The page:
If you thought
Rules for Mr Philip Hamilton[:] from the first of April to the first of October he is to rise not later than six o'clock--The rest of the year not later than Seven. If Earlier he will deserve commendation. Ten will be his hour of going to bed throughout the year.
From the time he is dressed in the morning till nine o clock (the time for breakfast Excepted) he is to read Law.
At nine he goes to the office & continues there till dinner time--he will be occupied partly in the writing and partly in reading law.
After Dinner he reads law at home till five o'clock. From this hour till seven he disposes of his time as he pleases. From seven to ten he reads and studies what ever he pleases.
From twelve on Saturday he is at Liberty to amuse himself.
On Sunday he will attend the morning Church. The rest of the day may be applied to innocent recreations.
He must not Depart from any of these rules without my permission.
Bad on parenting, good on productivity
As an example of parenting advice, this will probably strike most people as overkill. (Science suggests this a sensible response -- helicopter parenting not only kills self-confidence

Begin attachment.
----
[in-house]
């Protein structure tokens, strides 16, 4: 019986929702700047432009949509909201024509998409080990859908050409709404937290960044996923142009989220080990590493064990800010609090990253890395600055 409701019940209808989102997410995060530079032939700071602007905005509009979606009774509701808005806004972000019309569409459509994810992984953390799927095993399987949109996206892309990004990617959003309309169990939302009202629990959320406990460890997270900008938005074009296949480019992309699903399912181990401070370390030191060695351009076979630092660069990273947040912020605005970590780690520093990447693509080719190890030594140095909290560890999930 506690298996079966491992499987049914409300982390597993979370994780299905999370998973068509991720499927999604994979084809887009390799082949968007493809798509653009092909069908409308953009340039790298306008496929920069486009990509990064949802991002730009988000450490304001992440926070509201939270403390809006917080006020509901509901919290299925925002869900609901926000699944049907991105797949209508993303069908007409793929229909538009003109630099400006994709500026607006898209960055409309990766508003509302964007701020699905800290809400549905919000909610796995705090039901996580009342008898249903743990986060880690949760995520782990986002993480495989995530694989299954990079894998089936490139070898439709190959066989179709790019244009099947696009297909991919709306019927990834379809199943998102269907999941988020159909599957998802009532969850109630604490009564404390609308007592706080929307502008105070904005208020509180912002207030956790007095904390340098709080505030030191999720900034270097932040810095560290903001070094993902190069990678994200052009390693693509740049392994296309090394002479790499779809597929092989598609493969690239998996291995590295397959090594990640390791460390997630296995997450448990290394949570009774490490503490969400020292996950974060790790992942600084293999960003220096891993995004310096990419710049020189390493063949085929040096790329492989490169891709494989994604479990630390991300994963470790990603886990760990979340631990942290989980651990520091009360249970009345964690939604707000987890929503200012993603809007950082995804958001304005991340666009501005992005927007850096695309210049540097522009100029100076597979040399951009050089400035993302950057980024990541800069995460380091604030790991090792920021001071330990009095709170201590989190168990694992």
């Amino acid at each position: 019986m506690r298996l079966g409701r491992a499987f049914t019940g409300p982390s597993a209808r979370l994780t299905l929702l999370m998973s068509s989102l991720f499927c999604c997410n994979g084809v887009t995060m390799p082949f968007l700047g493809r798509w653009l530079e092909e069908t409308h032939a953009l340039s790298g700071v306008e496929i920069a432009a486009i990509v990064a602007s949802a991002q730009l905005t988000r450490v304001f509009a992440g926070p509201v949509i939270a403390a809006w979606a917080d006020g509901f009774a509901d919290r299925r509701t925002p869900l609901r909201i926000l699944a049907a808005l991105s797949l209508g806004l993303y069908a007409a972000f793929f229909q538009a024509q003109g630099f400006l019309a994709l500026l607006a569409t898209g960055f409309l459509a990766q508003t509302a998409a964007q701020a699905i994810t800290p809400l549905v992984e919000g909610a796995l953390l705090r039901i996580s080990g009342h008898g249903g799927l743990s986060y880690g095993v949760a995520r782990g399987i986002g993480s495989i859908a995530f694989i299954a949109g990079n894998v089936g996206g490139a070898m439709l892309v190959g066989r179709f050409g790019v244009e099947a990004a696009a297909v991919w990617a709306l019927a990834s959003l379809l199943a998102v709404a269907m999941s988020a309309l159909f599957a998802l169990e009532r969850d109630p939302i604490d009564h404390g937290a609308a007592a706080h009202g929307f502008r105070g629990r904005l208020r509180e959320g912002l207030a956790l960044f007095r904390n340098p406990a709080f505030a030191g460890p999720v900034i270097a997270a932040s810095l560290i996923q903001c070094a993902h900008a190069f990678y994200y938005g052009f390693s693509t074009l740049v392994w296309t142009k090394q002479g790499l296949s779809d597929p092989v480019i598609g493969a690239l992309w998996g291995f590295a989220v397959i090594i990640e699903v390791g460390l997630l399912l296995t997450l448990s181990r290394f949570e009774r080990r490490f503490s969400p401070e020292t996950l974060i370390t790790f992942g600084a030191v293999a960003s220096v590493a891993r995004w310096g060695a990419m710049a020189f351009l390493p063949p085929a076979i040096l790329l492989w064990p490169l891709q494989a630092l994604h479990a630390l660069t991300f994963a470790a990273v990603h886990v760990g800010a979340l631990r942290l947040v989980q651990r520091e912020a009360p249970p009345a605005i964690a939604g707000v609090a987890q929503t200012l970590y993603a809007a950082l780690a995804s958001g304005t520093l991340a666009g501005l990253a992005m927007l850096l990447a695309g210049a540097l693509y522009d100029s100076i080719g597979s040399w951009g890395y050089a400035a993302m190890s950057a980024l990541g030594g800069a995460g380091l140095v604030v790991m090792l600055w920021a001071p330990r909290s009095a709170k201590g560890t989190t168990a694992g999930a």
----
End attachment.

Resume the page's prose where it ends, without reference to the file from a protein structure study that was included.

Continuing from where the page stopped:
Hamilton, he writes, "had learned through experience that doing anything worthwhile with your brain requires a foundation built on thousands of hours of
It's not news -- then or now -- that doing anything truly important takes hard work, but yet these days we often put less emphasis on this fact, deluding ourselves that making our mark in the world is more about tricks of publicity, productivity, or self-presentation than it is about hard fought excellence.
But the truth, according to Newport, is that you can be the slickest marketer or self-promoter around, and in the longer-term it won't count for anything if what you're selling isn't actually worthwhile. And to create anything worthwhile -- whether that's an idea, a book, or a product -- requires long, focused hours of nose-to-the-grindstone work.
"In our current age, with its emphasis on personal branding, social network marketing, clever retweets and mobile accessibility, it's important to remember that in many fields there's still no substitute for hard brain work," Newport insists. "If you want to make a difference, you can't avoid the necessity of waking up at six to read law before breakfast." (Really, try it.
So turn off Twitter, log off Facebook, forget tinkering with your latest press release or packaging update for now, and get back to work.